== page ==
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Minute Men

Hank Schriefer

In early May, retired San Jose police officer Hank Schriefer,70, was working in his Lake Wildwood garden when he felt a familiar pain in his chest. He’d had a mild heart attack the year before, so he knew the signs. That time, he’d been taken to a local hospital, stabilized and transferred to Sacramento for angioplasty. This time was different. As his pain worsened, Hank took an aspirin and nitroglycerin, and asked his wife to dial 911. Then, as Hank put it, “Everything went to heck.”

When paramedics from the Penn Valley Fire District arrived, just five minutes later, Hank was barely conscious, with low blood pressure and a heart rate of only 28 instead of the normal 60-100 beats per minute. Hank recalled, “My eyeballs had rolled back in my head. I knew I was on my way out.”

The three-man team, led by Firefighter/Paramedic Eric Suarez, gave him oxygen and began ‘pacing’ his heart with external electrical stimulation. “Eric did a super job. Even though I was out of it, I could see that he really took charge,” said Hank. The ambulance was soon heading down Hwy 20 to the Emergency Department at Rideout Memorial, a certified STEMI-receiving center equipped and staffed to treat extremely serious heart attacks. They would make the winding 35-mile trip in just 30 minutes. Every minute counted.

Just six weeks before, the Penn Valley FD rigs had been equipped with wireless EKG machines, and the paramedics trained by Rideout’s ED Clinical Nurse Educator, all funded by the Rideout Foundation. This was the first time they would be used in the field. While en route, Hank’s precarious cardiac status was being transmitted to the Rideout ED, where a multi-disciplinary team of emergency and cardiac specialists — physicians, nurses and techs — were already mobilized. Every minute counted.

Upon arrival, Hank was surrounded by the STEMI team and taken straight to the cath lab, where interventional cardiologist Dr. Karanbir Grewal inserted a temporary transvenous pacemaker. The blockage in Hank’s right coronary artery was 100%. They aspirated the clot in his artery and put a stent in place. The circulation to the heart was restored in only 17 minutes from arrival to the hospital.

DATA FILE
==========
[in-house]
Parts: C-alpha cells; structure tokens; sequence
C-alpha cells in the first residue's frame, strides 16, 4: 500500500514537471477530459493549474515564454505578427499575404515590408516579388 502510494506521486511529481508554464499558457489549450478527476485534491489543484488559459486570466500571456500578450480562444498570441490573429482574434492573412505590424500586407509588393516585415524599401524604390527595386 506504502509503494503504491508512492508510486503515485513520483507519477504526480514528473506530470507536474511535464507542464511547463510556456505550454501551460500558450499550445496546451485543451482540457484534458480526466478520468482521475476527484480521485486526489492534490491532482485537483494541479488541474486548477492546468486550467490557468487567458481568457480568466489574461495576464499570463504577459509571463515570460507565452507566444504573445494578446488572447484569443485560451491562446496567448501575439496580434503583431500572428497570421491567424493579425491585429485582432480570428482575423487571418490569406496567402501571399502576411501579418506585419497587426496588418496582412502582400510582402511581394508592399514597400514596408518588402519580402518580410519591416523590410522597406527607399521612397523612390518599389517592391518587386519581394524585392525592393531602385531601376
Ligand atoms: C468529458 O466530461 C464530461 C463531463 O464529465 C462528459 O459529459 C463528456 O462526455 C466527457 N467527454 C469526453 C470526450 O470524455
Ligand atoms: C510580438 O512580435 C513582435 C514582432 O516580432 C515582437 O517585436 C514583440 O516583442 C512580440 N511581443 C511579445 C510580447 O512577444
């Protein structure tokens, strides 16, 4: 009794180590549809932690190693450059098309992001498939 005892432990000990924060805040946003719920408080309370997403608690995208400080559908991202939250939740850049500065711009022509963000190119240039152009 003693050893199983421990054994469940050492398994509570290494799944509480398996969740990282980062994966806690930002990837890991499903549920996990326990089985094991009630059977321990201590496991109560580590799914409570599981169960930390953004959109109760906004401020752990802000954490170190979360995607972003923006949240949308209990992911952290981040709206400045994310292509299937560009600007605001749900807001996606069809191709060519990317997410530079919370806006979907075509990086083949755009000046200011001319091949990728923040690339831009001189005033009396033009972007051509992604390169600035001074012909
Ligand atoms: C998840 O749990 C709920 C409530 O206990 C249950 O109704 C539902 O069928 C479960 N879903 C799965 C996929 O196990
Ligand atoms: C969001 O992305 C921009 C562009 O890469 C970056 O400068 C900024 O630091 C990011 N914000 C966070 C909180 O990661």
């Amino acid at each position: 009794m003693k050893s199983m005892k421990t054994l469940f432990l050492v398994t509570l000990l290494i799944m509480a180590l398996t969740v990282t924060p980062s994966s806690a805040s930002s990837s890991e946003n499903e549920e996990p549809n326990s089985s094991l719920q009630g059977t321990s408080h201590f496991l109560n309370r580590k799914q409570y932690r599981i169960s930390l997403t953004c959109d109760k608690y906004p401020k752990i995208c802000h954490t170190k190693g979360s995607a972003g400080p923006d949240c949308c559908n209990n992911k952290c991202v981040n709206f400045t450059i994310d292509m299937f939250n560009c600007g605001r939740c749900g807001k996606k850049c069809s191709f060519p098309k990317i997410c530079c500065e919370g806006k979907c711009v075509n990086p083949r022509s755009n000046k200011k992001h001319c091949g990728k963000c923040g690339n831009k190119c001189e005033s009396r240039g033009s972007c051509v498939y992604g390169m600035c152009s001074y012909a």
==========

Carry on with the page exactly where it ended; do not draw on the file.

“He was in cardiogenic shock, a condition with a mortality rate greater than 80%,” said Dr. Grewal, who began practicing at Rideout in 1998.

After a night in Rideout’s Cardiac ICU and a second in the cardiac “step down” unit, Hank went home to his wife and his garden. “Everyone at the hospital was great, and they were really good with my wife. I was very impressed. After three years as a Firefighter/Paramedic, Eric Suarez already considers the outcome of this 911 call “the highlight of my career.”

From the time the paramedics reached Hank in Lake Wildwood to the restoration of blood flow to Hank’s heart at Rideout, only 88 minutes had elapsed. Every minute counted.

“The sooner, the better,” stressed Dr. Grewal, who is Board-certified in both clinical and interventional cardiology, is how quickly one should seek help for a heart attack. Heart damage is a function of time. “Everyone must be educated to call 911 immediately and take an aspirin.” Every minute counts.